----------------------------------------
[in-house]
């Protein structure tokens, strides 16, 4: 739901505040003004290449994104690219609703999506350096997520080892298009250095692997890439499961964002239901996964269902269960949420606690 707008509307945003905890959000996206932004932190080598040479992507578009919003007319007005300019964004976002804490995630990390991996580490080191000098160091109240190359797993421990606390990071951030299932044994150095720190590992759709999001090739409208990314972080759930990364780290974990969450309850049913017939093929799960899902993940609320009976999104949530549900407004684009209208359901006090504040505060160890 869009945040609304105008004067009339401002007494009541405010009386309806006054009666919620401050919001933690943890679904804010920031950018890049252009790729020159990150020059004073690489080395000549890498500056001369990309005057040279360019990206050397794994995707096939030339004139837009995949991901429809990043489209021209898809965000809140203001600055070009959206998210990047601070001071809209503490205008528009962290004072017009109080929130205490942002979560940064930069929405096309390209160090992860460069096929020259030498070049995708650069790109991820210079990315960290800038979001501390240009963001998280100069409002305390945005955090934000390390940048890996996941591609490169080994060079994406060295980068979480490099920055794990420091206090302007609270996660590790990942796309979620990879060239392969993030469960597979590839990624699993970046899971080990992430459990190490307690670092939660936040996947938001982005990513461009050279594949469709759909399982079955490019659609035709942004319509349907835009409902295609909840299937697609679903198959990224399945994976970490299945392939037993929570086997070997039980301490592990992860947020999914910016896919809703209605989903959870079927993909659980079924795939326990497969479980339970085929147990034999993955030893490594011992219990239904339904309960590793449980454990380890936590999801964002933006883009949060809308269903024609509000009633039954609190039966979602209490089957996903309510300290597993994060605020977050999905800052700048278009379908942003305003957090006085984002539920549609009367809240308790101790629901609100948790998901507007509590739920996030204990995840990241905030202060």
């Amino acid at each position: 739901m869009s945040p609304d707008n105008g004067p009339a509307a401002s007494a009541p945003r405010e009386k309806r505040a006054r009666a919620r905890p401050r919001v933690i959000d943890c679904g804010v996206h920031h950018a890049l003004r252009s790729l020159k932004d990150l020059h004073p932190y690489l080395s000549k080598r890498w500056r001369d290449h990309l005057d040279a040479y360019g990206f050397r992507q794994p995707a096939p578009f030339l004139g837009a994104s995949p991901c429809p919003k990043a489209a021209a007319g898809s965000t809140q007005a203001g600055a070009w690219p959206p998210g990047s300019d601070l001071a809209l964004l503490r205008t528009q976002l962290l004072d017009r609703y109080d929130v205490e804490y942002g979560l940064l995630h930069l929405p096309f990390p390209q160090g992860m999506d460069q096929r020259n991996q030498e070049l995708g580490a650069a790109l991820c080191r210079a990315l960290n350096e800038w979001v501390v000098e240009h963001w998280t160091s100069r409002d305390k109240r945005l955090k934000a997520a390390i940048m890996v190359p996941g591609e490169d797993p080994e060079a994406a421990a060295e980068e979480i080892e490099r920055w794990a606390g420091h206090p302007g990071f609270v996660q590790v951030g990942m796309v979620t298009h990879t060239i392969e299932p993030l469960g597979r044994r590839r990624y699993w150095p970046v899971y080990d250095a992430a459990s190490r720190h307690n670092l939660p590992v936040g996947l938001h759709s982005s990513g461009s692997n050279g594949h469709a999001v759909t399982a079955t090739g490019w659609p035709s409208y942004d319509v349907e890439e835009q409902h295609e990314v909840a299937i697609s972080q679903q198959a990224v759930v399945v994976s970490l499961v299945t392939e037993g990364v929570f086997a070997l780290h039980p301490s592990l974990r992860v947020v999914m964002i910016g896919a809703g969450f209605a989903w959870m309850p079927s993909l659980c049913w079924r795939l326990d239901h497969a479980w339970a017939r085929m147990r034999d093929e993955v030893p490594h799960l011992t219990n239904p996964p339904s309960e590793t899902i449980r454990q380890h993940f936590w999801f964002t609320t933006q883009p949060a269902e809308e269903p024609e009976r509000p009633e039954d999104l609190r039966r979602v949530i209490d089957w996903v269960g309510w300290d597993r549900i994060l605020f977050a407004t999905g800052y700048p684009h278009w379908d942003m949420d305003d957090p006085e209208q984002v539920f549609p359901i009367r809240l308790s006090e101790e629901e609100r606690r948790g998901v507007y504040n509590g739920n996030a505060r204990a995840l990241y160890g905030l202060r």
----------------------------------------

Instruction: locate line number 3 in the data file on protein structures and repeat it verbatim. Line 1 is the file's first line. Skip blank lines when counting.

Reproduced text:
């Amino acid at each position: 739901m869009s945040p609304d707008n105008g004067p009339a509307a401002s007494a009541p945003r405010e009386k309806r505040a006054r009666a919620r905890p401050r919001v933690i959000d943890c679904g804010v996206h920031h950018a890049l003004r252009s790729l020159k932004d990150l020059h004073p932190y690489l080395s000549k080598r890498w500056r001369d290449h990309l005057d040279a040479y360019g990206f050397r992507q794994p995707a096939p578009f030339l004139g837009a994104s995949p991901c429809p919003k990043a489209a021209a007319g898809s965000t809140q007005a203001g600055a070009w690219p959206p998210g990047s300019d601070l001071a809209l964004l503490r205008t528009q976002l962290l004072d017009r609703y109080d929130v205490e804490y942002g979560l940064l995630h930069l929405p096309f990390p390209q160090g992860m999506d460069q096929r020259n991996q030498e070049l995708g580490a650069a790109l991820c080191r210079a990315l960290n350096e800038w979001v501390v000098e240009h963001w998280t160091s100069r409002d305390k109240r945005l955090k934000a997520a390390i940048m890996v190359p996941g591609e490169d797993p080994e060079a994406a421990a060295e980068e979480i080892e490099r920055w794990a606390g420091h206090p302007g990071f609270v996660q590790v951030g990942m796309v979620t298009h990879t060239i392969e299932p993030l469960g597979r044994r590839r990624y699993w150095p970046v899971y080990d250095a992430a459990s190490r720190h307690n670092l939660p590992v936040g996947l938001h759709s982005s990513g461009s692997n050279g594949h469709a999001v759909t399982a079955t090739g490019w659609p035709s409208y942004d319509v349907e890439e835009q409902h295609e990314v909840a299937i697609s972080q679903q198959a990224v759930v399945v994976s970490l499961v299945t392939e037993g990364v929570f086997a070997l780290h039980p301490s592990l974990r992860v947020v999914m964002i910016g896919a809703g969450f209605a989903w959870m309850p079927s993909l659980c049913w079924r795939l326990d239901h497969a479980w339970a017939r085929m147990r034999d093929e993955v030893p490594h799960l011992t219990n239904p996964p339904s309960e590793t899902i449980r454990q380890h993940f936590w999801f964002t609320t933006q883009p949060a269902e809308e269903p024609e009976r509000p009633e039954d999104l609190r039966r979602v949530i209490d089957w996903v269960g309510w300290d597993r549900i994060l605020f977050a407004t999905g800052y700048p684009h278009w379908d942003m949420d305003d957090p006085e209208q984002v539920f549609p359901i009367r809240l308790s006090e101790e629901e609100r606690r948790g998901v507007y504040n509590g739920n996030a505060r204990a995840l990241y160890g905030l202060r």